Don't Let Scrooges Spook You Out Of Halloween Fun

October 24, 1990|By Russ Mullaly

Before we know it, Halloween will be upon us. And, on that very subject, there is yet another controversy brewing in the schools. Well, some of them, anyway.

Halloween has always been a good, kid-type celebration. It's something children always look forward to -- they enjoy dressing up in silly costumes, either as something they would like to be, or to "scare" others in a fun sort of way. The kid in me still enjoys the spirit of this day, too.

However, we now have some parents who feel it is wrong to have any Halloween-related activities taking place in the schools. They feel it is celebrating . . . shall I dare say it? Who might it be? Could it be . . .


There is a feeling that by permitting Halloween parties, we are promoting occult practices and evil-doing!

Enough pressure has been put on a couple of elementary school principals to persuade them to go so far as to establish guidelines for how Halloween will be celebrated in their schools.

A newsletter went out from one of these schools stating, "Please assist your child in selecting a costume that is not offensive to others. Costumes that portray witches, goblins, Satan, etc., should be avoided." (Offensive, eh? Does this include lawyer, developer, congressman, or present and former U.S. president costumes?) Another school principal sent out a newsletter that suggested, "Let us make an all-out effort to select Halloween costumes that reflect a kind and gentle world -- not costumes of the supernatural or the occult, but of fun and creative endeavor." Sort of a George Bush approach -- do you think he'll add, "Read my lips -- no new scary costumes"?

Hey, isn't somebody missing something here? Isn't the point, the fun of Halloween to dress up as a witch, vampire or some sort of monster? A lot of kids, and adults as well, like to do so just once a year, for fun. How many children know or even care that they could possibly be glorifying or celebrating Satan? Give me a break! Celebrating Halloween is just another traditional way for kids to have fun by dressing up in costumes and getting candy. Is that evil?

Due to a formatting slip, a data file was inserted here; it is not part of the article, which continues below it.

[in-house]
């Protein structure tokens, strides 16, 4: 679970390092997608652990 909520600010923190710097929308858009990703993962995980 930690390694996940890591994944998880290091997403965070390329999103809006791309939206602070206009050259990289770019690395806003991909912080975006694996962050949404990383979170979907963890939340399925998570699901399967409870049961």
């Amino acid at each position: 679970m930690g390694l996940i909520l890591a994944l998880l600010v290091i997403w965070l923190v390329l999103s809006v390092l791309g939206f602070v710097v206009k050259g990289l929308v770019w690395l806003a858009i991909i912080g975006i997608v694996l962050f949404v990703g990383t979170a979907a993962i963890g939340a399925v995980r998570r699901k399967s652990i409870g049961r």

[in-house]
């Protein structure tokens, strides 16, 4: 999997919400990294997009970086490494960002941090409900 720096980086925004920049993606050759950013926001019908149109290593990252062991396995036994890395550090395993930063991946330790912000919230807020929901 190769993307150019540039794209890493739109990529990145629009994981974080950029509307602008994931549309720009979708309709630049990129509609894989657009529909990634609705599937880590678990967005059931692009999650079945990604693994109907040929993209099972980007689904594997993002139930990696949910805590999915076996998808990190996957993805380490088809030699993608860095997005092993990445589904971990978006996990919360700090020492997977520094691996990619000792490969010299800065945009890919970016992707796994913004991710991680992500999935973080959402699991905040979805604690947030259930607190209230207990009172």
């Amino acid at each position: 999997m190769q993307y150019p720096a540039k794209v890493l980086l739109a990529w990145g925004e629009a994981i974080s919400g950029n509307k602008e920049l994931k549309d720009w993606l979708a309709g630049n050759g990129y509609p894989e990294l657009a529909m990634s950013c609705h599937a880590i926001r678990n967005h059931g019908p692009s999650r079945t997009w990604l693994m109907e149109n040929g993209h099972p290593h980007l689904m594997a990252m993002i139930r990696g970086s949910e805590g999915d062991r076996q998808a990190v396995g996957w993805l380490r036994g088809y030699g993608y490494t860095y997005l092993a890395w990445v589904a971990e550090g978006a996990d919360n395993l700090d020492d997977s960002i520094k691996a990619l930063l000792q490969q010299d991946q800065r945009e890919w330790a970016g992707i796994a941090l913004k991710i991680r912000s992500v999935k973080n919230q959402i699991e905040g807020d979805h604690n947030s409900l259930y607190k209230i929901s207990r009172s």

Why is it that we can't let children be children? Let me ask you this: Did you think that when you went trick or treating, you adults out there, that you were performing some sort of devil worship? I know I didn't. I was just interested in pretending to be someone or something else for a few hours and getting some candy from the people in my neighborhood. It didn't cause me to have this pressing desire to delve into the occult and join a cult of devil worshipers. If this does happen to anyone, they are pretty sick to begin with, and if it wasn't Halloween, it would be something else that would "inspire" them.

This whole business makes about as much sense as suing a rock group because listening to their record made some mentally disturbed person jump off their roof or sacrifice their next door neighbor to a cat. Let's face it, there are people out there who are so unpredictable that anything can set them off. So what do we do, ban all activities of any nature to protect our children from everything and anything that could possibly disturb them?

What a dull world that would be!

It sure seems to me that some people have nothing better to do with themselves anymore than to find something, no matter how minute, to get upset about. This seems to be a disturbing, growing trend. If it isn't some obscure, little-read book in a school library, then we have to examine the motives of every holiday to see if it is subverting our children in some way.

Let's not take yet another tradition away from our children. Lighten up out there, all you well-meaning parents. Let your kids enjoy being kids and let them have some fun. It all ends too soon, and then they'll have to worry about money, taxes, their children, where they'll live, war and the economy. So if your son or daughter wants to dress up like a werewolf or Bart Simpson for Halloween, let 'em. What's the big deal?

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